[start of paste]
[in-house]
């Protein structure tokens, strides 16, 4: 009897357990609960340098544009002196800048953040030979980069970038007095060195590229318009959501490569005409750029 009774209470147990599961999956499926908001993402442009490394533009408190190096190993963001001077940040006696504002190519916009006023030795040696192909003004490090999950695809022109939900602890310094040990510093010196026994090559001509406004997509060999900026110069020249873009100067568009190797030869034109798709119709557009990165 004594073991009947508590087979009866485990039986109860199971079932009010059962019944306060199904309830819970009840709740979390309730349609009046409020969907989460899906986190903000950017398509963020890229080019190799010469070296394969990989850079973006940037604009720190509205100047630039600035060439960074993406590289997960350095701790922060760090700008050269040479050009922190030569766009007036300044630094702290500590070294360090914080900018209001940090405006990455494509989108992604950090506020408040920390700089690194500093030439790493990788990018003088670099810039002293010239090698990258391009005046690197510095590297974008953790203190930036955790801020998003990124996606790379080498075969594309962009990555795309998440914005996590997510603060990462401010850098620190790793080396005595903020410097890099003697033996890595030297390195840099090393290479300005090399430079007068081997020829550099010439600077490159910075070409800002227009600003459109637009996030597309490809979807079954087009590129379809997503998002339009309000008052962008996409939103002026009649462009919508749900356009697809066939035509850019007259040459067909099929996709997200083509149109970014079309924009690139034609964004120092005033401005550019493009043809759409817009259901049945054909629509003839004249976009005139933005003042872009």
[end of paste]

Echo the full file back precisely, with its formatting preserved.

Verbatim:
[in-house]
């Protein structure tokens, strides 16, 4: 009897357990609960340098544009002196800048953040030979980069970038007095060195590229318009959501490569005409750029 009774209470147990599961999956499926908001993402442009490394533009408190190096190993963001001077940040006696504002190519916009006023030795040696192909003004490090999950695809022109939900602890310094040990510093010196026994090559001509406004997509060999900026110069020249873009100067568009190797030869034109798709119709557009990165 004594073991009947508590087979009866485990039986109860199971079932009010059962019944306060199904309830819970009840709740979390309730349609009046409020969907989460899906986190903000950017398509963020890229080019190799010469070296394969990989850079973006940037604009720190509205100047630039600035060439960074993406590289997960350095701790922060760090700008050269040479050009922190030569766009007036300044630094702290500590070294360090914080900018209001940090405006990455494509989108992604950090506020408040920390700089690194500093030439790493990788990018003088670099810039002293010239090698990258391009005046690197510095590297974008953790203190930036955790801020998003990124996606790379080498075969594309962009990555795309998440914005996590997510603060990462401010850098620190790793080396005595903020410097890099003697033996890595030297390195840099090393290479300005090399430079007068081997020829550099010439600077490159910075070409800002227009600003459109637009996030597309490809979807079954087009590129379809997503998002339009309000008052962008996409939103002026009649462009919508749900356009697809066939035509850019007259040459067909099929996709997200083509149109970014079309924009690139034609964004120092005033401005550019493009043809759409817009259901049945054909629509003839004249976009005139933005003042872009």